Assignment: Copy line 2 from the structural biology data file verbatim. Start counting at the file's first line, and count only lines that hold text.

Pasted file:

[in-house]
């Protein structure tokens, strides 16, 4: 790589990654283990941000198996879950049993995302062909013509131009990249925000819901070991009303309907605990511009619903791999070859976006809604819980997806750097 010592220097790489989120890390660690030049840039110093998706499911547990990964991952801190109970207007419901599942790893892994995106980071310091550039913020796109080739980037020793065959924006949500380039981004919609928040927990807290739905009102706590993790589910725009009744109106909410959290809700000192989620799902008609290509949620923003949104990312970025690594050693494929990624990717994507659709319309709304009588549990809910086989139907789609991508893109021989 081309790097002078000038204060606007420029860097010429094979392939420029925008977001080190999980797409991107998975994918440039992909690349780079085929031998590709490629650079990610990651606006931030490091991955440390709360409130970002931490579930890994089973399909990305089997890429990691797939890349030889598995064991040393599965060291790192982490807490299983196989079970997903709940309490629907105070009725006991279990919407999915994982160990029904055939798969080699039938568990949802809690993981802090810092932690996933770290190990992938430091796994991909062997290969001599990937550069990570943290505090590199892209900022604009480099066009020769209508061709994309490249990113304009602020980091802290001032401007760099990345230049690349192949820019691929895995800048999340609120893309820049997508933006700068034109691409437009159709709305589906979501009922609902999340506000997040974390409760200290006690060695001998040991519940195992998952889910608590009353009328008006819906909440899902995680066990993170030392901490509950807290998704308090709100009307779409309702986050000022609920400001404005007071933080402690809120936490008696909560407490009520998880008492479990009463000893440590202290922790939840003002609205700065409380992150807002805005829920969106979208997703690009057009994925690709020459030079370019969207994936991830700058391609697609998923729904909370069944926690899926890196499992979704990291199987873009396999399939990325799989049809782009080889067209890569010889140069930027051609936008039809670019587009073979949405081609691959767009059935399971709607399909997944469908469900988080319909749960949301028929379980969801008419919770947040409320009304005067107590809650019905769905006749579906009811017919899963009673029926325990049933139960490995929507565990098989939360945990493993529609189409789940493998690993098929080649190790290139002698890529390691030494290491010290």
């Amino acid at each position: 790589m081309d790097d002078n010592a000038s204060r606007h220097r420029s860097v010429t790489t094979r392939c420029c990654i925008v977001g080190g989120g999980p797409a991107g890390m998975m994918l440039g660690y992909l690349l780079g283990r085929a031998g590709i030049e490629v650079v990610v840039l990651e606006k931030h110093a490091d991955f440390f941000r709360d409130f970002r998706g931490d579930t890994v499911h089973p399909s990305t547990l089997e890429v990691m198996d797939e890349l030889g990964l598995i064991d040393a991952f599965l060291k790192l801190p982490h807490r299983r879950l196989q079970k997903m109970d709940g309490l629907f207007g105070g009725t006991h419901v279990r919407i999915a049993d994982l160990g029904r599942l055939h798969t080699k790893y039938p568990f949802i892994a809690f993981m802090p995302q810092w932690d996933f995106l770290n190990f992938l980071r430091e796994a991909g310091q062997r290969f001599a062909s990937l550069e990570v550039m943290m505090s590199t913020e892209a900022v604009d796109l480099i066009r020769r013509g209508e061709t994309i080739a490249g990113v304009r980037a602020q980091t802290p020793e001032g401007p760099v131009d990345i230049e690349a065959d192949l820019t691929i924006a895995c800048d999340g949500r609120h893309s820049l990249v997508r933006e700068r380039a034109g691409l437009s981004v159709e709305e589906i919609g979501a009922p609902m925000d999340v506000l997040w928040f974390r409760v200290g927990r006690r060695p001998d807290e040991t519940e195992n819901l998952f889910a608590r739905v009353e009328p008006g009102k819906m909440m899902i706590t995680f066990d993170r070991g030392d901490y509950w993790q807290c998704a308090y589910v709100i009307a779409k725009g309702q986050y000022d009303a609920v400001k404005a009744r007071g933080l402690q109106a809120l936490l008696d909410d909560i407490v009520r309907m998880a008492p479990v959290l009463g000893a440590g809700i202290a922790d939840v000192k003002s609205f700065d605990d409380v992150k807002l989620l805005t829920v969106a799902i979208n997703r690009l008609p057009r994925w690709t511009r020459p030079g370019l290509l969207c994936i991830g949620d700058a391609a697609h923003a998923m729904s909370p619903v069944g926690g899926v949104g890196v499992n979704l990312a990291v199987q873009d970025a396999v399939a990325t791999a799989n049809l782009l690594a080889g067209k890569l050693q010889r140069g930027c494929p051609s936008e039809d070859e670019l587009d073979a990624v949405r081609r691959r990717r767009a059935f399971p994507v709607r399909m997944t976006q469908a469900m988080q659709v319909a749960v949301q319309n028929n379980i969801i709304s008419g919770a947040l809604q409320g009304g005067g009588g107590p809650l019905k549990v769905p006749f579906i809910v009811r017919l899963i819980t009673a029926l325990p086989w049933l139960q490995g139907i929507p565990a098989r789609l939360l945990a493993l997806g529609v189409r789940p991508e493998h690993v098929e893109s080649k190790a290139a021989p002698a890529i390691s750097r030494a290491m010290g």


């Protein structure tokens, strides 16, 4: 790589990654283990941000198996879950049993995302062909013509131009990249925000819901070991009303309907605990511009619903791999070859976006809604819980997806750097 010592220097790489989120890390660690030049840039110093998706499911547990990964991952801190109970207007419901599942790893892994995106980071310091550039913020796109080739980037020793065959924006949500380039981004919609928040927990807290739905009102706590993790589910725009009744109106909410959290809700000192989620799902008609290509949620923003949104990312970025690594050693494929990624990717994507659709319309709304009588549990809910086989139907789609991508893109021989 081309790097002078000038204060606007420029860097010429094979392939420029925008977001080190999980797409991107998975994918440039992909690349780079085929031998590709490629650079990610990651606006931030490091991955440390709360409130970002931490579930890994089973399909990305089997890429990691797939890349030889598995064991040393599965060291790192982490807490299983196989079970997903709940309490629907105070009725006991279990919407999915994982160990029904055939798969080699039938568990949802809690993981802090810092932690996933770290190990992938430091796994991909062997290969001599990937550069990570943290505090590199892209900022604009480099066009020769209508061709994309490249990113304009602020980091802290001032401007760099990345230049690349192949820019691929895995800048999340609120893309820049997508933006700068034109691409437009159709709305589906979501009922609902999340506000997040974390409760200290006690060695001998040991519940195992998952889910608590009353009328008006819906909440899902995680066990993170030392901490509950807290998704308090709100009307779409309702986050000022609920400001404005007071933080402690809120936490008696909560407490009520998880008492479990009463000893440590202290922790939840003002609205700065409380992150807002805005829920969106979208997703690009057009994925690709020459030079370019969207994936991830700058391609697609998923729904909370069944926690899926890196499992979704990291199987873009396999399939990325799989049809782009080889067209890569010889140069930027051609936008039809670019587009073979949405081609691959767009059935399971709607399909997944469908469900988080319909749960949301028929379980969801008419919770947040409320009304005067107590809650019905769905006749579906009811017919899963009673029926325990049933139960490995929507565990098989939360945990493993529609189409789940493998690993098929080649190790290139002698890529390691030494290491010290």